I watched “love the beast” a documentary about Eric Bana and the love of his first car.
Now,I’ve been having trouble sleeping, I twisted my foot tonight and I’ve been downloading too many new apps for my iPad (one of them being WordPress) so I though I’d have a go at an impromptu post. So many of my posts are obsessed over and thought out to the point of they ever see the light of day because I’m too picky. Maybe this should be one of those posts, maybe not.
My parents were gear heads. Bring them to a car show and they will show you a glimpse of their 20-something self. My dad built cars and fixed cars. My mom owned some of the coolest muscle cars. Then they had me and we had more reliable forms of transportation.
My brother was taught how to fix cars. I wanted to learn but it wasn’t for girls. I regret that I only know how to change a tire, even that I fail at. I always wanted to get under a car and change the oil, reak of motor oil and transmission fluid. I wanted a real reason to come inside and use that Lava soap.
Even though I don’t know all the lingo of a real gear head I did learn how to truly love cars. Many of our cars had names. We’d try to cheer them on to start in the dead of winter. We’d yell as them when they oveheated and left us stranded. We cried when we sold them or crashed them.
I said goodbye to my first car. It died in the desert between Los Angeles and Vacaville. Overheated, blew the engine cost twice as much to fix then it was worth. That first car I bought for my dad for $1. It got me from Michigan to California. That car was my ticket to an adventure. There were nights I slept in that car. I would escape the mall where I worked and have lunch in that car to get away from people. It was a little white Plymouth Neon. Cute, spunky and sporty. I dinged it up a few times, living in LA will do that to a car. It was a reminder of home and a gateway to the future. I wasn’t just a machine it was a part of my past and future. It failed at times just as I did. It was scared of the hills of Venture highway, just as I was.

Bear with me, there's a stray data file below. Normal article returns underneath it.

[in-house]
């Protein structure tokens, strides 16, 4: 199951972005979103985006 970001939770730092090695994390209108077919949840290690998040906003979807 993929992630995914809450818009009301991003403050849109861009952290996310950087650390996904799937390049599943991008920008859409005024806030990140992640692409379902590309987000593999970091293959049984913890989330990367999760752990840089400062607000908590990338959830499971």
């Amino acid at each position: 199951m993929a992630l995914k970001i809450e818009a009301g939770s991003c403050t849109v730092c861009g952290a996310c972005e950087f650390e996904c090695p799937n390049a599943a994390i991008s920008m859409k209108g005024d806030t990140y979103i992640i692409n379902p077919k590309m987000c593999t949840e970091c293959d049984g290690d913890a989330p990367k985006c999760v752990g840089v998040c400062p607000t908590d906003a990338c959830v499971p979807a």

So I’m not surprised that tonight I found myself crying and really connecting to “Love the Beast” a documentary following Eric Bana as he talks about his 25 year ownership of his first car the Falcon XB. If you are not familiar it’s the same car in Mad Max. It’s a muscle car.
In the doc we see Bana and his mates work on the car through the years. Their link unbroken by getting together and fixing up this one car. They race the car a few times to great success. Bana because more of a success in films, he still gets together with his mates to work on the car and race. They went through many restorations in the 25 years. The final restoration is to get the car ready for a race on closed streets with mixed turain. He ends up crashing the car. The rest of the doc is Bana wondering if he should fix the car again.
This is where I cry. That car means so much to him. To the point he’d rather have broken bones than see his car destroyed. A car isn’t always just a car, it is a part of you. It’s a love.
It makes me think of broken dreams and paths not taken. Abandoning yourself because times get too hard. Something, anything you spend 25 years with is hard to let go. It showed me that everything is fixable. Mechanical, spiritual, physical or otherwise. Don’t walk away, don’t give up on something that means so much. If something is broken in your life fix it. I only wish everything was as easy to fix as a car.